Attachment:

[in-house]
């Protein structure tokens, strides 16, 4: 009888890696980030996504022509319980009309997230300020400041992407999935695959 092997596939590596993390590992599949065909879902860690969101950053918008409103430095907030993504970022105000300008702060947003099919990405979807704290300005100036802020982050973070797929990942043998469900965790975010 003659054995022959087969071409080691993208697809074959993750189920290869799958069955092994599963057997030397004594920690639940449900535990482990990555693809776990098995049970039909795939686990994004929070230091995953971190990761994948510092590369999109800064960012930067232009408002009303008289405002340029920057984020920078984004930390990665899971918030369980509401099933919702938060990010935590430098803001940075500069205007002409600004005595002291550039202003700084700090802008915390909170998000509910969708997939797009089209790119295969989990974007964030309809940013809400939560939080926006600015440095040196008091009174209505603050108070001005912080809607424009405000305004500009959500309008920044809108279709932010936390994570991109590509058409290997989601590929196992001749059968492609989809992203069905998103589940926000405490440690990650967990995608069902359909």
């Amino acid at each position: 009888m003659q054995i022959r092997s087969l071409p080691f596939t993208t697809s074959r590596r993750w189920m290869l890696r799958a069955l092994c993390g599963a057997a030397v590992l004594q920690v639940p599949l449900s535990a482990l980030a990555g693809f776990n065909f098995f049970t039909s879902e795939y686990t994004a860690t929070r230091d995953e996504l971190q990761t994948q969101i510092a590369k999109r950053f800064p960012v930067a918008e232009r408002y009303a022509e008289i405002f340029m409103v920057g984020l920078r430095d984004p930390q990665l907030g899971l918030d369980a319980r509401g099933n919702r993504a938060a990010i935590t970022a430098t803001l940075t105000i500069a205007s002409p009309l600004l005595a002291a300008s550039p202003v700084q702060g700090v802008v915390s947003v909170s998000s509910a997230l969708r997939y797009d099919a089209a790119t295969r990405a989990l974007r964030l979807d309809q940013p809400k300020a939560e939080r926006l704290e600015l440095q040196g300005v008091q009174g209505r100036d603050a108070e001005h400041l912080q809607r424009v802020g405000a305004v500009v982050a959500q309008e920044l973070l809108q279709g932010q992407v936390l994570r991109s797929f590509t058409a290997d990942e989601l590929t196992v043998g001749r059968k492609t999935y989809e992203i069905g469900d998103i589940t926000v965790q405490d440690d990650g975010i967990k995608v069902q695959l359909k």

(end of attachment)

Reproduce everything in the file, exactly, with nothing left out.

[in-house]
């Protein structure tokens, strides 16, 4: 009888890696980030996504022509319980009309997230300020400041992407999935695959 092997596939590596993390590992599949065909879902860690969101950053918008409103430095907030993504970022105000300008702060947003099919990405979807704290300005100036802020982050973070797929990942043998469900965790975010 003659054995022959087969071409080691993208697809074959993750189920290869799958069955092994599963057997030397004594920690639940449900535990482990990555693809776990098995049970039909795939686990994004929070230091995953971190990761994948510092590369999109800064960012930067232009408002009303008289405002340029920057984020920078984004930390990665899971918030369980509401099933919702938060990010935590430098803001940075500069205007002409600004005595002291550039202003700084700090802008915390909170998000509910969708997939797009089209790119295969989990974007964030309809940013809400939560939080926006600015440095040196008091009174209505603050108070001005912080809607424009405000305004500009959500309008920044809108279709932010936390994570991109590509058409290997989601590929196992001749059968492609989809992203069905998103589940926000405490440690990650967990995608069902359909």
């Amino acid at each position: 009888m003659q054995i022959r092997s087969l071409p080691f596939t993208t697809s074959r590596r993750w189920m290869l890696r799958a069955l092994c993390g599963a057997a030397v590992l004594q920690v639940p599949l449900s535990a482990l980030a990555g693809f776990n065909f098995f049970t039909s879902e795939y686990t994004a860690t929070r230091d995953e996504l971190q990761t994948q969101i510092a590369k999109r950053f800064p960012v930067a918008e232009r408002y009303a022509e008289i405002f340029m409103v920057g984020l920078r430095d984004p930390q990665l907030g899971l918030d369980a319980r509401g099933n919702r993504a938060a990010i935590t970022a430098t803001l940075t105000i500069a205007s002409p009309l600004l005595a002291a300008s550039p202003v700084q702060g700090v802008v915390s947003v909170s998000s509910a997230l969708r997939y797009d099919a089209a790119t295969r990405a989990l974007r964030l979807d309809q940013p809400k300020a939560e939080r926006l704290e600015l440095q040196g300005v008091q009174g209505r100036d603050a108070e001005h400041l912080q809607r424009v802020g405000a305004v500009v982050a959500q309008e920044l973070l809108q279709g932010q992407v936390l994570r991109s797929f590509t058409a290997d990942e989601l590929t196992v043998g001749r059968k492609t999935y989809e992203i069905g469900d998103i589940t926000v965790q405490d440690d990650g975010i967990k995608v069902q695959l359909k």